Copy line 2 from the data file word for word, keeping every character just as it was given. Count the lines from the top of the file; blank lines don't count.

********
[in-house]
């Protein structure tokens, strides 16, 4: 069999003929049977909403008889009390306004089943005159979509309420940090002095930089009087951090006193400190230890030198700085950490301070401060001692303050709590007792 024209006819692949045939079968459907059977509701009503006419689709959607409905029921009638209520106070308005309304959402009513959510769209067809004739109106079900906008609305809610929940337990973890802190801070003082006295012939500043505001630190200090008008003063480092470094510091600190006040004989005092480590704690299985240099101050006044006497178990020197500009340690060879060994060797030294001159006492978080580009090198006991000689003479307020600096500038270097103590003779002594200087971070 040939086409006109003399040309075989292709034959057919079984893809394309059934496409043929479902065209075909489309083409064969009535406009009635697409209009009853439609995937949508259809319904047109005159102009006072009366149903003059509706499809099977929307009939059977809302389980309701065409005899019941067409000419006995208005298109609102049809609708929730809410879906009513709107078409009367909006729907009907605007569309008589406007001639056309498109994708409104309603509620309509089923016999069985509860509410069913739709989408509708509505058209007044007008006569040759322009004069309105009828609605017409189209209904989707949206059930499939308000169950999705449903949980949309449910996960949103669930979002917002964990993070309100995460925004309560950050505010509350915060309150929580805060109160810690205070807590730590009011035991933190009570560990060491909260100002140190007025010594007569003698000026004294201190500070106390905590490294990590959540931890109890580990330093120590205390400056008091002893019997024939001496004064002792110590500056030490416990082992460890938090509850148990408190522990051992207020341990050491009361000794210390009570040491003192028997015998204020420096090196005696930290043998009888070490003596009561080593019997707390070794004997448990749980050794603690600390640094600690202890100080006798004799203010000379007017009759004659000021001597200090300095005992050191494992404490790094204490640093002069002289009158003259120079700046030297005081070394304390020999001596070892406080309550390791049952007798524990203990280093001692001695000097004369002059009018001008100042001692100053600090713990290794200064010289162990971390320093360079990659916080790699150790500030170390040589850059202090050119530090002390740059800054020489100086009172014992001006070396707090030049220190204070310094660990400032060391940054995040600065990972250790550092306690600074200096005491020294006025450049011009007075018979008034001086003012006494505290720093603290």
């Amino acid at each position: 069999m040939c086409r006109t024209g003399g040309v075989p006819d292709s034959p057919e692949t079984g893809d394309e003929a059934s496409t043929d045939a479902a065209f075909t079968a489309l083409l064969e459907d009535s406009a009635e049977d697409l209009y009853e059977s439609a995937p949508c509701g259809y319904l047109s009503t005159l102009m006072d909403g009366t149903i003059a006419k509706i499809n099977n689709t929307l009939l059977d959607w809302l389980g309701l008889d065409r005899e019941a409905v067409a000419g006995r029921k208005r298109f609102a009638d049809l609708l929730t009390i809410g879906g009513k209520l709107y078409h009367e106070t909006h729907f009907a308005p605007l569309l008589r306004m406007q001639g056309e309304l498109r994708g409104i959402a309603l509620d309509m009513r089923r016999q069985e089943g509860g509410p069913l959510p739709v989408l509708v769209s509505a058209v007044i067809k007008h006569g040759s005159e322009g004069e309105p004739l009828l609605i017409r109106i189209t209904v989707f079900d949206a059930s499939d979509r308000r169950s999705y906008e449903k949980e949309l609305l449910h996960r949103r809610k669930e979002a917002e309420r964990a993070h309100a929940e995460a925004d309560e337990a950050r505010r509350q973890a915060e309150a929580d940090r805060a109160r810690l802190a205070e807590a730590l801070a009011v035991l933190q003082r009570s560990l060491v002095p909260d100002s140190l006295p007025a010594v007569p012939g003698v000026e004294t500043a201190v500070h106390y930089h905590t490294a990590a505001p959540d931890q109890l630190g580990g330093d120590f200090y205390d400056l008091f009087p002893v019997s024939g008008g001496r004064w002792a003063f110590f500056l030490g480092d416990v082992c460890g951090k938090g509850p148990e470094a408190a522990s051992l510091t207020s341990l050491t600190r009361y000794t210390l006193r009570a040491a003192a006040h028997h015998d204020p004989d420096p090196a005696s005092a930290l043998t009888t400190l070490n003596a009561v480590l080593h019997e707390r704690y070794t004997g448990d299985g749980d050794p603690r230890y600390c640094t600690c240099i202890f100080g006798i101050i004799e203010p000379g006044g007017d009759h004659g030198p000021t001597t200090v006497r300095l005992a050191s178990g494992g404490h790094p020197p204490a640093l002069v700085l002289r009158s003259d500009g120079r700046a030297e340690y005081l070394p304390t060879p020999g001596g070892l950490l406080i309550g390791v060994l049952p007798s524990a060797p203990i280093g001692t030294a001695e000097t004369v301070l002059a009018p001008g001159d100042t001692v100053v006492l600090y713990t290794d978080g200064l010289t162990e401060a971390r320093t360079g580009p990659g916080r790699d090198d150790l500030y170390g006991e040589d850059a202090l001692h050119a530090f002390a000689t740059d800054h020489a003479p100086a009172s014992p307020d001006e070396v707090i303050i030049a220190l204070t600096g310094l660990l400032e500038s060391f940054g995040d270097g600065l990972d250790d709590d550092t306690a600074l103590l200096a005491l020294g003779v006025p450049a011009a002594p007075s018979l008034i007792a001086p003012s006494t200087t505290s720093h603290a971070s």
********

């Protein structure tokens, strides 16, 4: 069999003929049977909403008889009390306004089943005159979509309420940090002095930089009087951090006193400190230890030198700085950490301070401060001692303050709590007792 024209006819692949045939079968459907059977509701009503006419689709959607409905029921009638209520106070308005309304959402009513959510769209067809004739109106079900906008609305809610929940337990973890802190801070003082006295012939500043505001630190200090008008003063480092470094510091600190006040004989005092480590704690299985240099101050006044006497178990020197500009340690060879060994060797030294001159006492978080580009090198006991000689003479307020600096500038270097103590003779002594200087971070 040939086409006109003399040309075989292709034959057919079984893809394309059934496409043929479902065209075909489309083409064969009535406009009635697409209009009853439609995937949508259809319904047109005159102009006072009366149903003059509706499809099977929307009939059977809302389980309701065409005899019941067409000419006995208005298109609102049809609708929730809410879906009513709107078409009367909006729907009907605007569309008589406007001639056309498109994708409104309603509620309509089923016999069985509860509410069913739709989408509708509505058209007044007008006569040759322009004069309105009828609605017409189209209904989707949206059930499939308000169950999705449903949980949309449910996960949103669930979002917002964990993070309100995460925004309560950050505010509350915060309150929580805060109160810690205070807590730590009011035991933190009570560990060491909260100002140190007025010594007569003698000026004294201190500070106390905590490294990590959540931890109890580990330093120590205390400056008091002893019997024939001496004064002792110590500056030490416990082992460890938090509850148990408190522990051992207020341990050491009361000794210390009570040491003192028997015998204020420096090196005696930290043998009888070490003596009561080593019997707390070794004997448990749980050794603690600390640094600690202890100080006798004799203010000379007017009759004659000021001597200090300095005992050191494992404490790094204490640093002069002289009158003259120079700046030297005081070394304390020999001596070892406080309550390791049952007798524990203990280093001692001695000097004369002059009018001008100042001692100053600090713990290794200064010289162990971390320093360079990659916080790699150790500030170390040589850059202090050119530090002390740059800054020489100086009172014992001006070396707090030049220190204070310094660990400032060391940054995040600065990972250790550092306690600074200096005491020294006025450049011009007075018979008034001086003012006494505290720093603290």